CONCORD MONITOR: Behind the scenes of Politics & Eggs: What’s the deal with those wooden eggs anyway? As originally appearing in The Concord Monitor
By SUSAN DOUCET
In the world of pro sports, athletes have long followed a tradition of signing anything from baseball mitts to trading cards.
In New Hampshire presidential politics, the stars sign wooden eggs.
Any aspiring president who wants some notoriety and an audience of politically well-connected business people makes sure to speak at one of the Politics & Eggs forums, a collaboration between the New Hampshire Institute of Politics and the New England Council.
But before the speakers take the stage, they are given a task. A basket of wooden eggs – the namesake items of the series – is placed in front of the speaker, who must sign the glossed shell.
Asking the candidates to sign these wooden icons, the same size as real eggs, was not part of the original plan for a political event designed for local business people. But as the series has grown, so has the prominence and tradition of the wooden eggs, establishing them as political collectibles.
Over the last two decades, collections of these eggs have popped up on office shelves, bureaus and bedrooms across New England as the presidential primary forums and tokens have gained fame.
Made in Maine
When Newt Gingrich, former House speaker, first spoke at Politics & Eggs, he only had a slight familiarity with the tradition surrounding the wooden eggs.
“He said, ‘I need to get one of those eggs,’ ” said Larry Zabar, executive vice president of The New England Council. “He knew there was something about eggs.”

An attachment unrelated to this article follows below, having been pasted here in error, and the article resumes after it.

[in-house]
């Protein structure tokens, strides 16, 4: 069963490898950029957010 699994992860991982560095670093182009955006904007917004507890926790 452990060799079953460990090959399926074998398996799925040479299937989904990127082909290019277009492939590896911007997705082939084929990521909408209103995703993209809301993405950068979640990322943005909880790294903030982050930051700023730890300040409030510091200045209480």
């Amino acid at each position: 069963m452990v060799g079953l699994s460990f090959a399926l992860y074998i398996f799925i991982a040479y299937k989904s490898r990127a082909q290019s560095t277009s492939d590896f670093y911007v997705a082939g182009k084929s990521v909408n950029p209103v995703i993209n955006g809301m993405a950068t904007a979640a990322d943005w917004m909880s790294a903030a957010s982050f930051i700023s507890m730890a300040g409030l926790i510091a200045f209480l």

Gingrich came to the New Hampshire event in 2006 and in 2011, as a Republican presidential candidate.
Just shy of two decades since its founding, most Politics & Eggs speakers now know about the symbols of the event.
“It’s been branded, that’s the way to put it,” said Politics & Eggs founder Fred Kocher.
But many attendees and speakers may not realize that the New Hampshire politics eggs are not New Hampshire made. Thousands of the eggs make their way to the Granite State each year from Maine.
The wooden eggs, each 2 ¾ inches in diameter and 2 ½ inches tall, come from Kemp Enterprises Inc. of Farmington, Maine. The process of creating the eggs – from raw wood blocks to slightly oblong orbs – can take up to 10 weeks.
“It’s a fun thing to do,” Kemp Enterprises sales representative Carol McNally said of the Politics & Eggs orders. The company, in business since the 1970s, has been making the forum’s eggs since 2006. (The previous manufacturer was based in Laconia but went out of business, Kocher said.)
Since its founding, the company has used the same method to make the eggs, she said.
“That’s one thing about wood, you can only turn it one way to get the design you want,” McNally said.
The process starts in a forest and ends in a Farmington wood mill.
The wood used for the eggs is either birch or maple. The chopped tree must be cut and dried before the eggs can be made from it, or else collectors can have a cracked egg.
Once they’ve been varnished, they get imprinted with the Politics and Eggs logo. A sketch of the logo – an image of a cracked egg shell with the White House resting in it – is made on a piece of metal and then printed on the nearly complete wooden eggs. (The design was created by a Concord woman, Kocher said.)
“And the (finished) egg is what you see in front of you,” McNally said.
This year’s egg reads “Presidential Primary NH 2016.”
“All we change on that is just the year,” McNally said. “They like that clear varnish with the green print.”
Each egg costs $1.32, she said. But it’s the personalization at each forum with candidates’ signatures that makes each egg memorable.
“You never know, when you meet one of these folks, where they’ll end up,” said frequent Politics & Eggs attendee Patrick McDermott, director of external affairs at Hinckley Allen law firm.
The eggs, although crafted at the Maine company for less than a decade, have been a staple of the event since its initial forum in 1995.
“The wooden eggs, we started out with those immediately,” Kocher said.
Jack Kemp, a Republican, was the first Politics & Eggs speaker in August 1995. At its start, the series was held at breakfast time, and the menu usually included eggs.